A couple of years ago, I realized I could do anything but not everything. It's a subtle difference but a really really important one. I was trying to do everything - be a full-time student, be the over-committed one at work, be involved in everything our church was sponsoring, be involved in extracurriculars, etc. And I was pretty much miserable and not enjoying any of it. And (I'm almost embarrassed to say it, because it's so stupidly obvious), I had no clue why I wasn't enjoying it. Eventually I realized that doing less would actually make me more happy - go figure. The first thing I committed to doing was to come home at least more times than not for dinner. I couldn't avoid taking any evening classes, but I did rearrange my schedule so that I was home at least four or five evenings a week. And that started a bunch of other changes - thinking in terms of balancing rest with activity. Now I think I've almost swung the other way - I enjoy a night out, but I also look forward to kicked-back evenings at home with a movie and an early night.
I think that "dieting" (I really hate to apply that term to what I'm doing here, because I'm trying to make changes that I'll use for the rest of my life, not just to drop X many pounds and then... what?) is going to be very similar. I can eat anything, but I can't eat everything. And recognizing that I'm not going to be any happier if I do eat everything.
I know that a lot of these extra pounds come from bad eating habits where I was trying to make up for something. Some of this was emotional - "I'm not happy, so I'll comfort myself with this food" - and some of it was physical - "I'm working overnights almost full-time and being a student full-time and I'm exhausted but sleep isn't an option, so I'll eat this because it makes me slightly less miserable." Also, when I was at work, I was working in a really fast-paced atmosphere where no one got meals anywhere near conventional mealtimes, and sometimes not at all and definitely not until we were absolutely starving, and if we were lucky enough to score a five or ten minute break where we could literally grab food and swallow it, we were focused on eating enough so that we wouldn't feel painfully hungry again until we had the option of eating.
So I think now half of my battle is going to be realizing that I don't need these habits anymore, either emotionally or physically. I'm lucky enough to be in a job where if I'm hungry, I can eat. There really isn't a time in my life right now where if I was hungry, I couldn't feed myself. On the emotional front, I think I've been realizing for awhile now that I don't need to eat to make myself feel better. I have better tools. I know how to identify what's bugging me and work through it. And, to be honest, after you've felt what it's like to really feel better, food just doesn't cut it anymore. A couple of times this past year I've found myself with an empty wrapper/plate/etc and thought, "What just happened here? I don't think I even enjoyed it. And, seriously, I don't even feel any better!!!"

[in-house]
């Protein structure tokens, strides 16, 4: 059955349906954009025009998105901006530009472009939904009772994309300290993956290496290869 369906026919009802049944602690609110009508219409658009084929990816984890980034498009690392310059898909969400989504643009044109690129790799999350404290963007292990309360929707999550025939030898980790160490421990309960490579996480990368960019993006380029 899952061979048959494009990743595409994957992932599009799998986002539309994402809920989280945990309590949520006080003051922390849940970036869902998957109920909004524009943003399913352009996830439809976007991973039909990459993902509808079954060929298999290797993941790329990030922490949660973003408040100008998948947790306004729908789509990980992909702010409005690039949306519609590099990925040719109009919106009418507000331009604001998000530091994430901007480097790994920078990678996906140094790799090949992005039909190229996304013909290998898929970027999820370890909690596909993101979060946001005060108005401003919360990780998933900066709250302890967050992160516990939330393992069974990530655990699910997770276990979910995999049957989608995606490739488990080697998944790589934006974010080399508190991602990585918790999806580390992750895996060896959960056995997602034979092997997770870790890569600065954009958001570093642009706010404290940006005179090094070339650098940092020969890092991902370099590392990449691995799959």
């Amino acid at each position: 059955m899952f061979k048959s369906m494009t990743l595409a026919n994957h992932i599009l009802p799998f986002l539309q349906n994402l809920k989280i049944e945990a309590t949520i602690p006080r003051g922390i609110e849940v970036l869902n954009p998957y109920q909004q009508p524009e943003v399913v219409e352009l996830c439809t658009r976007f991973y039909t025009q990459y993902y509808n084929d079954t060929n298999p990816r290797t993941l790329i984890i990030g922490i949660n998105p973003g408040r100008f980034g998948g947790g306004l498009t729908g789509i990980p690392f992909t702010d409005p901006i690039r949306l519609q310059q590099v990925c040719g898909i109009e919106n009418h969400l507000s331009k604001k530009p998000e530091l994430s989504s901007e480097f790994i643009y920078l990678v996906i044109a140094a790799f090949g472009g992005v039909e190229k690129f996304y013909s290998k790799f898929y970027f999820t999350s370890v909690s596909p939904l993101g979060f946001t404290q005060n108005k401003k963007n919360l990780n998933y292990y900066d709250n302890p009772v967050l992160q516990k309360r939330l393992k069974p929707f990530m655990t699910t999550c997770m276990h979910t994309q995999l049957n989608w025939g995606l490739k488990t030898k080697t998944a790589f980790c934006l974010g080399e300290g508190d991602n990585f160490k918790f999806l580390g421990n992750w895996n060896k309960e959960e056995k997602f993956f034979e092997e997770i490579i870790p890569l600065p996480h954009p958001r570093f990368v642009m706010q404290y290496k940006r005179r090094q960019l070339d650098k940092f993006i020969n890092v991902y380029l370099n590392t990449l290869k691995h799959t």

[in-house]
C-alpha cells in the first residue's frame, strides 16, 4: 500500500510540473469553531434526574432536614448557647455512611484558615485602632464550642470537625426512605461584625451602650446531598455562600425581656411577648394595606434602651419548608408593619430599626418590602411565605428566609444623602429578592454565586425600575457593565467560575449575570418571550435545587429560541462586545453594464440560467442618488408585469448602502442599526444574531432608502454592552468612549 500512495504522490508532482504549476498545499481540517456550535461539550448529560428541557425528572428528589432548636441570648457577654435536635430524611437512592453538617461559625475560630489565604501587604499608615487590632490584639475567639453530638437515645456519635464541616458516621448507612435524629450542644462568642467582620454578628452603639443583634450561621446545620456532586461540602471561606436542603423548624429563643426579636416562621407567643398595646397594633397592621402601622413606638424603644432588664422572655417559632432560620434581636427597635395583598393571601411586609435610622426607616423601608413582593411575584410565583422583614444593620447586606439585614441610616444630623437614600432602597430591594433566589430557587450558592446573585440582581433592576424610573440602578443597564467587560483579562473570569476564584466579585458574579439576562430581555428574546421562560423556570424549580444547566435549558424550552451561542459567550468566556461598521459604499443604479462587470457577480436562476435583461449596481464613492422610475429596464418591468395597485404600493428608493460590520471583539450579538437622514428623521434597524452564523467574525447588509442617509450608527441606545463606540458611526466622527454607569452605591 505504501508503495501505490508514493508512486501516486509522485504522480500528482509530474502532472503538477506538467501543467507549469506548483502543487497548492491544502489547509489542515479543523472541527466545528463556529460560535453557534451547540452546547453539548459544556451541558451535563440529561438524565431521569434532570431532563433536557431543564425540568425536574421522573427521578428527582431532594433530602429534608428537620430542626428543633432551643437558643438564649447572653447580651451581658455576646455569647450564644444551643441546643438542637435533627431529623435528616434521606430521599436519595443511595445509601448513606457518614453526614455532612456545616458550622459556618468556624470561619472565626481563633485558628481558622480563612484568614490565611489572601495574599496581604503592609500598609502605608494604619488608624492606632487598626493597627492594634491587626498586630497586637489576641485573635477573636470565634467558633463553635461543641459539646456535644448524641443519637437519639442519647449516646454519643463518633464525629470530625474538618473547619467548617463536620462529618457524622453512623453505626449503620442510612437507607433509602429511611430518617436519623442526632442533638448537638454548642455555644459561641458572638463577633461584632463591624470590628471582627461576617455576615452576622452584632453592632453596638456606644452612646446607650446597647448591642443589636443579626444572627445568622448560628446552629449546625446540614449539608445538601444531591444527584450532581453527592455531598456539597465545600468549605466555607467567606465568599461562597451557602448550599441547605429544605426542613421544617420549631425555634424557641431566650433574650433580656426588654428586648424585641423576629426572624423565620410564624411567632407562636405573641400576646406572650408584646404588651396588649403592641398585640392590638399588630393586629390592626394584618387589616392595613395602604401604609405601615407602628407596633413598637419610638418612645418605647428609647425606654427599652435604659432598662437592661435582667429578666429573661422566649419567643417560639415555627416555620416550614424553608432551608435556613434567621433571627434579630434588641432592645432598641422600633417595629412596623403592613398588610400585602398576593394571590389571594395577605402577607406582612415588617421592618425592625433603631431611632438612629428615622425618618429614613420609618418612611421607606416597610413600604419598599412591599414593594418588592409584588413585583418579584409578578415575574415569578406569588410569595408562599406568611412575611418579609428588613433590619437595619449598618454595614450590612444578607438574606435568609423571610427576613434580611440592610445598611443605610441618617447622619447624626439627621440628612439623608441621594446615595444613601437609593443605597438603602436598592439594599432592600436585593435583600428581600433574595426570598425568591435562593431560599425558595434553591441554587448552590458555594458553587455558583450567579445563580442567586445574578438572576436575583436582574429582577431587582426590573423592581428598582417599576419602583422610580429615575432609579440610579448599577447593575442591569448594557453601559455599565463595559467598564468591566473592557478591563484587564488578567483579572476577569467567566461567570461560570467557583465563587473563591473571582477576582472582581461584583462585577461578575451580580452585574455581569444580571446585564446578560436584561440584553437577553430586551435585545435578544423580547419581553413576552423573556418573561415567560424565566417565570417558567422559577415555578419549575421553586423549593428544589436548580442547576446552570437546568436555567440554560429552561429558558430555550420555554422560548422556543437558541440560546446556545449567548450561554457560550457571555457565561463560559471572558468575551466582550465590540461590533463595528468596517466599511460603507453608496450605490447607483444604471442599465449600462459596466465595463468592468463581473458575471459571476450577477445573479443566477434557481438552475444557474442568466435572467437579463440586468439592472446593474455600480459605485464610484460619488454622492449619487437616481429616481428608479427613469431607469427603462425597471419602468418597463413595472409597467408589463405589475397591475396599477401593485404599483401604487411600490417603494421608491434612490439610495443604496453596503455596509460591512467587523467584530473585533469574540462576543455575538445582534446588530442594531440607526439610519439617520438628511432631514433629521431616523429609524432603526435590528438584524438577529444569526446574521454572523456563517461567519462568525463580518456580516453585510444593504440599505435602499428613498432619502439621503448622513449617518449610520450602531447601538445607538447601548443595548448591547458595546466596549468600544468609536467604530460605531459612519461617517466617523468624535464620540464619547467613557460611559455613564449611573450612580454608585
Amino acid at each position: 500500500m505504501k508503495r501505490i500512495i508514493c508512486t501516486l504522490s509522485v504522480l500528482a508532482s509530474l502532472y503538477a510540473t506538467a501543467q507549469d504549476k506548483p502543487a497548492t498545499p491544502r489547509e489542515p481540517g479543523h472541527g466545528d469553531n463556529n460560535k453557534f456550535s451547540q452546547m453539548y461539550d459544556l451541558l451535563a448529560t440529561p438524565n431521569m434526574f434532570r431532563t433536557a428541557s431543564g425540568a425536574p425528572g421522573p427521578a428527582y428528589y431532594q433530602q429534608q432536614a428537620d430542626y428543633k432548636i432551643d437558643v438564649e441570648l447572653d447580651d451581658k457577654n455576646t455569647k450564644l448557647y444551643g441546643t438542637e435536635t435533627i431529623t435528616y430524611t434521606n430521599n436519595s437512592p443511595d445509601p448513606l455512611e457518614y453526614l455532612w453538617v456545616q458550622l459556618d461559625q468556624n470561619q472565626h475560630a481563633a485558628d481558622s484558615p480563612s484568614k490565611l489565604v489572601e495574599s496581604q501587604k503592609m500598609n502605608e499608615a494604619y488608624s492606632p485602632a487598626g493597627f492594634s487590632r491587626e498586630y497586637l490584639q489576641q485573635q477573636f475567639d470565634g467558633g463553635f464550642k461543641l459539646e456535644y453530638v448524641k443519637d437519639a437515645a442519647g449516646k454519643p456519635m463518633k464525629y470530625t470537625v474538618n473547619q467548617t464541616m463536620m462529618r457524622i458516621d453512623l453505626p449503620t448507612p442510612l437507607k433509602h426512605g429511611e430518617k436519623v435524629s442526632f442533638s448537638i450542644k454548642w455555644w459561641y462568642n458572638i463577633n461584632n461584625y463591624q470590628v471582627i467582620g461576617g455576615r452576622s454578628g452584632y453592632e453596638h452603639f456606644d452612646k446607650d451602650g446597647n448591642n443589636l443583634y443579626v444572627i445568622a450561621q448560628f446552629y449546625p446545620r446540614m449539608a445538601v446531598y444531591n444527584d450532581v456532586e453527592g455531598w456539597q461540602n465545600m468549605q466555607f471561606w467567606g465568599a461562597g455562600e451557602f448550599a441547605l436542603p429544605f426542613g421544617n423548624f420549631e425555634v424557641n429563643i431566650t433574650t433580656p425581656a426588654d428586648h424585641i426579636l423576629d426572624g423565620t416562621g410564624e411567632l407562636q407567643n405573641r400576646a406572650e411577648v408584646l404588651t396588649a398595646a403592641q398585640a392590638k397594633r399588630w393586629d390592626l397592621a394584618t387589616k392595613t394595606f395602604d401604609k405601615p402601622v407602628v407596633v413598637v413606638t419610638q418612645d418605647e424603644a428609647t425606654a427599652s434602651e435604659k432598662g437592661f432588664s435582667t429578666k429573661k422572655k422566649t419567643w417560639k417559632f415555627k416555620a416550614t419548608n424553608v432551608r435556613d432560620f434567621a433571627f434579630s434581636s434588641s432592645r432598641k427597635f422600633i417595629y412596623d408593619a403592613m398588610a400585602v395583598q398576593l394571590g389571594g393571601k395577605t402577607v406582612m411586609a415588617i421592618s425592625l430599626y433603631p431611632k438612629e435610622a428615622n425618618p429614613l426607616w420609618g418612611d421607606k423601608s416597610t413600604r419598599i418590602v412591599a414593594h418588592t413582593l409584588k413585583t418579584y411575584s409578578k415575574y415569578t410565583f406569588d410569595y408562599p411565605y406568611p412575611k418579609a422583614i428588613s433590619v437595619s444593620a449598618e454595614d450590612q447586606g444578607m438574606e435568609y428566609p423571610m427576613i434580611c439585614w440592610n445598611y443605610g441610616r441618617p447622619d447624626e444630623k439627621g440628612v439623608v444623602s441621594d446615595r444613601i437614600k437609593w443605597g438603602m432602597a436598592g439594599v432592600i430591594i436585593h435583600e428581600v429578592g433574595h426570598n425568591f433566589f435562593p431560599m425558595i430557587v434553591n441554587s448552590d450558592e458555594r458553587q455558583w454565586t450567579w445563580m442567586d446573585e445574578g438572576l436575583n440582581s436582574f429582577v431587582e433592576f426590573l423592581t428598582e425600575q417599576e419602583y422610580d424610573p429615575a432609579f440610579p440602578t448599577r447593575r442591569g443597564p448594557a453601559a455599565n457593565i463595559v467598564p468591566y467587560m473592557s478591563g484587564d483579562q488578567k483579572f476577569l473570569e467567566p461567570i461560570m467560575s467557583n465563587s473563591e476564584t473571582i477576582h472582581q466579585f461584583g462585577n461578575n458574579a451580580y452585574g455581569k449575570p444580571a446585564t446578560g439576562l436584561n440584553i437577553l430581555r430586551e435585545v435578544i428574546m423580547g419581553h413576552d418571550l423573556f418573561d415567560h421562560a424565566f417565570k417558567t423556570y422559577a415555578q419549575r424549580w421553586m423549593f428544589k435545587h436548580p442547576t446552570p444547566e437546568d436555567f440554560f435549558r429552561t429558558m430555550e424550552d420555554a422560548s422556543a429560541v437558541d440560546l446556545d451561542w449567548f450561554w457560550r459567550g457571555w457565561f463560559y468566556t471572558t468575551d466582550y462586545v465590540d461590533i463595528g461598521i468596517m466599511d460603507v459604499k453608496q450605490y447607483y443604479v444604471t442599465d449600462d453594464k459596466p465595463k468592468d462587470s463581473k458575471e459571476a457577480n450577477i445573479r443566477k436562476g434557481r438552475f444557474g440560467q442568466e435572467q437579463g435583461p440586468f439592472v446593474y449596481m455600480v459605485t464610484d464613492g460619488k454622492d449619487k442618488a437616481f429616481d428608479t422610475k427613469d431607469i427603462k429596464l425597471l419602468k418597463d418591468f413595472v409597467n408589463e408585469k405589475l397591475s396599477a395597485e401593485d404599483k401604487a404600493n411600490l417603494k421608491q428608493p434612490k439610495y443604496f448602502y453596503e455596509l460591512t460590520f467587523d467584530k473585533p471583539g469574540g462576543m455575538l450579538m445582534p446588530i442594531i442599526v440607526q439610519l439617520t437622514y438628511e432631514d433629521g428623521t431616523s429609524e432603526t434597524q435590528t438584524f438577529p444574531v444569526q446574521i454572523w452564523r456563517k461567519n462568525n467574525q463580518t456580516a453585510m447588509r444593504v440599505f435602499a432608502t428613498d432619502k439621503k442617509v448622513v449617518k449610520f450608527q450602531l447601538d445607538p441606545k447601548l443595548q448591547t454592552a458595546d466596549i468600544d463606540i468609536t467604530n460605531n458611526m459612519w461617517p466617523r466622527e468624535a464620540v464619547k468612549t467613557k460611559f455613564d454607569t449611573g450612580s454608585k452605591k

Not to say that I'm not having cravings, because I am... and to be honest, for the most part I'm undulging these cravings. Because I'm not going to live without chocolate, ice cream, or carbs for life. I'm just going to eat them properly. (Actually, I'm being really persnickety about making sure I do eat some carbs, cuz I accidentally went without yesterday - I had fruit for breakfast and then a low-carb prepared meal for lunch - and by afternoon I was on the floor. Whereas today I made sure to work some carbs in and I'm way below my daily points AND I'm doing fine. Lesson learned.) So I've basically spent the last week telling myself, "You can have anything you want... you just can't have everything."
Actually, it's been kind of funny... the last two nights, I've had a dream where I was eating something "bad", something I kept thinking "I shouldn't be eating." Not sure what it was but I do know it had cookie crumbs and caramel. I woke up still tasting it and thinking I'd blown my points, and I realized two things:
I may not realize it yet, but I want a treat. A really luscious treat. And -
I'm going to blow it. At least when I blow it in my dreams I can work through it when I wake up before I do it in real life.
So I attacked it on two fronts. I went and bought a Smart Choice peanut butter cup sunday - 3 points, no damage done there, and it was really incredible. Sure enough, I hadn't realized I was feeling deprived until I started eating it and I was like, "I've been wanting this."
Second, the question is not, Am I going to mess up occasionally? It's gonna happen! The question is what I'm going to do right after. And now I'm so glad I had the "binge dream." Because the answer is - I'll deal, I'll get back on track. Probably it's not such a big deal as I think (thinking about my dream, I realized I've never used all my flex points and they could have easily covered even a really indulgent dessert).
So, this is my change right now. I'm excited. :)